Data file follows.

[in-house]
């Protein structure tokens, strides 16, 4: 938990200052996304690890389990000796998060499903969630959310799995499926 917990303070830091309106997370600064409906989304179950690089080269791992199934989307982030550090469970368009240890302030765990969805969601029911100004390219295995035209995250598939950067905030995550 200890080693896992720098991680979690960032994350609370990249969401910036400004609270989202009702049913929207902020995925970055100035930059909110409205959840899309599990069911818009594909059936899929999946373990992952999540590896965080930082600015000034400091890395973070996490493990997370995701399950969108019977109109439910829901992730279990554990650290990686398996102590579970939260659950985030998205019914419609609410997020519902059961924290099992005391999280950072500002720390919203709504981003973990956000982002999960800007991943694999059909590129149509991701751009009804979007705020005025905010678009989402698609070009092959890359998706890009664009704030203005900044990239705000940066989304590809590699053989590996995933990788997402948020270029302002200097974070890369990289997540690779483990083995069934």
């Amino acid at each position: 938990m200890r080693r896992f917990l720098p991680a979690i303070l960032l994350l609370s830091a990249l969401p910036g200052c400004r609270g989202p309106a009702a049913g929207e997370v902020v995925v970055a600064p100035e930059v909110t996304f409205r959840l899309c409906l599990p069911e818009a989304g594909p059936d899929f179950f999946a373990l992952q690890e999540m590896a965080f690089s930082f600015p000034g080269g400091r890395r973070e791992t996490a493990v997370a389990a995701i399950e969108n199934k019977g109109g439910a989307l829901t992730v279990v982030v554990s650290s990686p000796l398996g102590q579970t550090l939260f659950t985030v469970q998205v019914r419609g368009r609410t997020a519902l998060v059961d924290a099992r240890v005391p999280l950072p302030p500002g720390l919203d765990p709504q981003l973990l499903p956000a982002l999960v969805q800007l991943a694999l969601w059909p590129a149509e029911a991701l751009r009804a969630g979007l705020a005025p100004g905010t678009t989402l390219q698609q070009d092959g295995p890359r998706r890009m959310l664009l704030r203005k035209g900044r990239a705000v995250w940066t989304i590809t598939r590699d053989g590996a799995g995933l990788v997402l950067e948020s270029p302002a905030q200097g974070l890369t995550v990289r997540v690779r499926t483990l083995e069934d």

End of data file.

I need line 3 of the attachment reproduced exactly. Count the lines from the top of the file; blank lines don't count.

């Amino acid at each position: 938990m200890r080693r896992f917990l720098p991680a979690i303070l960032l994350l609370s830091a990249l969401p910036g200052c400004r609270g989202p309106a009702a049913g929207e997370v902020v995925v970055a600064p100035e930059v909110t996304f409205r959840l899309c409906l599990p069911e818009a989304g594909p059936d899929f179950f999946a373990l992952q690890e999540m590896a965080f690089s930082f600015p000034g080269g400091r890395r973070e791992t996490a493990v997370a389990a995701i399950e969108n199934k019977g109109g439910a989307l829901t992730v279990v982030v554990s650290s990686p000796l398996g102590q579970t550090l939260f659950t985030v469970q998205v019914r419609g368009r609410t997020a519902l998060v059961d924290a099992r240890v005391p999280l950072p302030p500002g720390l919203d765990p709504q981003l973990l499903p956000a982002l999960v969805q800007l991943a694999l969601w059909p590129a149509e029911a991701l751009r009804a969630g979007l705020a005025p100004g905010t678009t989402l390219q698609q070009d092959g295995p890359r998706r890009m959310l664009l704030r203005k035209g900044r990239a705000v995250w940066t989304i590809t598939r590699d053989g590996a799995g995933l990788v997402l950067e948020s270029p302002a905030q200097g974070l890369t995550v990289r997540v690779r499926t483990l083995e069934d």